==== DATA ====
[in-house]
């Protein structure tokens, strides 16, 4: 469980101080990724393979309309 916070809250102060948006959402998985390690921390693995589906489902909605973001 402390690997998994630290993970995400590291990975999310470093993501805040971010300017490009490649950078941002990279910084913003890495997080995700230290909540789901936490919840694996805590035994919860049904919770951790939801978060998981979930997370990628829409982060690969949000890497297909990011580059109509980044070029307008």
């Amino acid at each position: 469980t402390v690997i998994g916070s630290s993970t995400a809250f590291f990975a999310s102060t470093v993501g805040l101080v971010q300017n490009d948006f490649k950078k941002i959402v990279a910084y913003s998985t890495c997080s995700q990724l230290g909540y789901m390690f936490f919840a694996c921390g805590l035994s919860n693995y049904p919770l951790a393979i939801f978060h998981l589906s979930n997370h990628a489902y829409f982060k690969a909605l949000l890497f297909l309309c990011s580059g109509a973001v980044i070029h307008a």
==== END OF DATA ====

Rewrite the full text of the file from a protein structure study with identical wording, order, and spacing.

[in-house]
């Protein structure tokens, strides 16, 4: 469980101080990724393979309309 916070809250102060948006959402998985390690921390693995589906489902909605973001 402390690997998994630290993970995400590291990975999310470093993501805040971010300017490009490649950078941002990279910084913003890495997080995700230290909540789901936490919840694996805590035994919860049904919770951790939801978060998981979930997370990628829409982060690969949000890497297909990011580059109509980044070029307008």
């Amino acid at each position: 469980t402390v690997i998994g916070s630290s993970t995400a809250f590291f990975a999310s102060t470093v993501g805040l101080v971010q300017n490009d948006f490649k950078k941002i959402v990279a910084y913003s998985t890495c997080s995700q990724l230290g909540y789901m390690f936490f919840a694996c921390g805590l035994s919860n693995y049904p919770l951790a393979i939801f978060h998981l589906s979930n997370h990628a489902y829409f982060k690969a909605l949000l890497f297909l309309c990011s580059g109509a973001v980044i070029h307008a």